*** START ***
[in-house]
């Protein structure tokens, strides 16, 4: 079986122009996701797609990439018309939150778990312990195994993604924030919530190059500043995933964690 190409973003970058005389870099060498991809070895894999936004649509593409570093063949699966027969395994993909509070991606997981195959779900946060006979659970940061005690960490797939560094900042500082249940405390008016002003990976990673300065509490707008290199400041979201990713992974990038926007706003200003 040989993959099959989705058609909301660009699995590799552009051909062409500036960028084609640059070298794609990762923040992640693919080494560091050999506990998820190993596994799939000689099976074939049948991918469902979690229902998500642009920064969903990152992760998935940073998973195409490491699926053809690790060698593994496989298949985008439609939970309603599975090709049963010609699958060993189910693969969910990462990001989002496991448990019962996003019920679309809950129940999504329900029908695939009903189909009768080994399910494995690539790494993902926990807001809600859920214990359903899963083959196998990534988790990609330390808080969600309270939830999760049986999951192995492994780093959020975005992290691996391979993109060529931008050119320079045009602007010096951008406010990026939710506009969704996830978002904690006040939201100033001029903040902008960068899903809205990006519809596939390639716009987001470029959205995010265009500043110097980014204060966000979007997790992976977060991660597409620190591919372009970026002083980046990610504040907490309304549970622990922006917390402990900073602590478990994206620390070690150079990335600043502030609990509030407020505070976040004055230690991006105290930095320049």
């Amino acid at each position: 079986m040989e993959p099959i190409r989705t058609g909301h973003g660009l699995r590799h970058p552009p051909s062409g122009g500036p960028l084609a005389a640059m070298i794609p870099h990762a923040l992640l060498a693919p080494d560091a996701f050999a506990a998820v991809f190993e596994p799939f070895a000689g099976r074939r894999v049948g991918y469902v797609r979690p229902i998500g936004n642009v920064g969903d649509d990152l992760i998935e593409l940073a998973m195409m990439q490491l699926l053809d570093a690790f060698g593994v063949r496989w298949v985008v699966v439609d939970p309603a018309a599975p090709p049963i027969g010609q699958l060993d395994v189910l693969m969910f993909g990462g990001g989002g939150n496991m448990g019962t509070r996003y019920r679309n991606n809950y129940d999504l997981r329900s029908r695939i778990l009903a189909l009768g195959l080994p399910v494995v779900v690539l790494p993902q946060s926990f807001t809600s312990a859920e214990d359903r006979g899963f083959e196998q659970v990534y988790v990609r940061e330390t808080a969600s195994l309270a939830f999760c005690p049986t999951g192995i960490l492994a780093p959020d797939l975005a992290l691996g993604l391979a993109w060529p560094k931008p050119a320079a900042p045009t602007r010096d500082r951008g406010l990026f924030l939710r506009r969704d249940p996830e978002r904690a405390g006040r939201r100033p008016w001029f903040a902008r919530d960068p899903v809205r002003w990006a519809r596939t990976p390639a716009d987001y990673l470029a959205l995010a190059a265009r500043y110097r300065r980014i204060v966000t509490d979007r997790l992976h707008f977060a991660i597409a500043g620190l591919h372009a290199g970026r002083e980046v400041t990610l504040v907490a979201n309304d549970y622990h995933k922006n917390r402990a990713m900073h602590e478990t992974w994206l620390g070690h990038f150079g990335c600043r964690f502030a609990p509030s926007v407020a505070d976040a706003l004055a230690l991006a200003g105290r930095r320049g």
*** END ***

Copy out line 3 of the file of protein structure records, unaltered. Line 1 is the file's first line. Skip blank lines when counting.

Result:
């Amino acid at each position: 079986m040989e993959p099959i190409r989705t058609g909301h973003g660009l699995r590799h970058p552009p051909s062409g122009g500036p960028l084609a005389a640059m070298i794609p870099h990762a923040l992640l060498a693919p080494d560091a996701f050999a506990a998820v991809f190993e596994p799939f070895a000689g099976r074939r894999v049948g991918y469902v797609r979690p229902i998500g936004n642009v920064g969903d649509d990152l992760i998935e593409l940073a998973m195409m990439q490491l699926l053809d570093a690790f060698g593994v063949r496989w298949v985008v699966v439609d939970p309603a018309a599975p090709p049963i027969g010609q699958l060993d395994v189910l693969m969910f993909g990462g990001g989002g939150n496991m448990g019962t509070r996003y019920r679309n991606n809950y129940d999504l997981r329900s029908r695939i778990l009903a189909l009768g195959l080994p399910v494995v779900v690539l790494p993902q946060s926990f807001t809600s312990a859920e214990d359903r006979g899963f083959e196998q659970v990534y988790v990609r940061e330390t808080a969600s195994l309270a939830f999760c005690p049986t999951g192995i960490l492994a780093p959020d797939l975005a992290l691996g993604l391979a993109w060529p560094k931008p050119a320079a900042p045009t602007r010096d500082r951008g406010l990026f924030l939710r506009r969704d249940p996830e978002r904690a405390g006040r939201r100033p008016w001029f903040a902008r919530d960068p899903v809205r002003w990006a519809r596939t990976p390639a716009d987001y990673l470029a959205l995010a190059a265009r500043y110097r300065r980014i204060v966000t509490d979007r997790l992976h707008f977060a991660i597409a500043g620190l591919h372009a290199g970026r002083e980046v400041t990610l504040v907490a979201n309304d549970y622990h995933k922006n917390r402990a990713m900073h602590e478990t992974w994206l620390g070690h990038f150079g990335c600043r964690f502030a609990p509030s926007v407020a505070d976040a706003l004055a230690l991006a200003g105290r930095r320049g």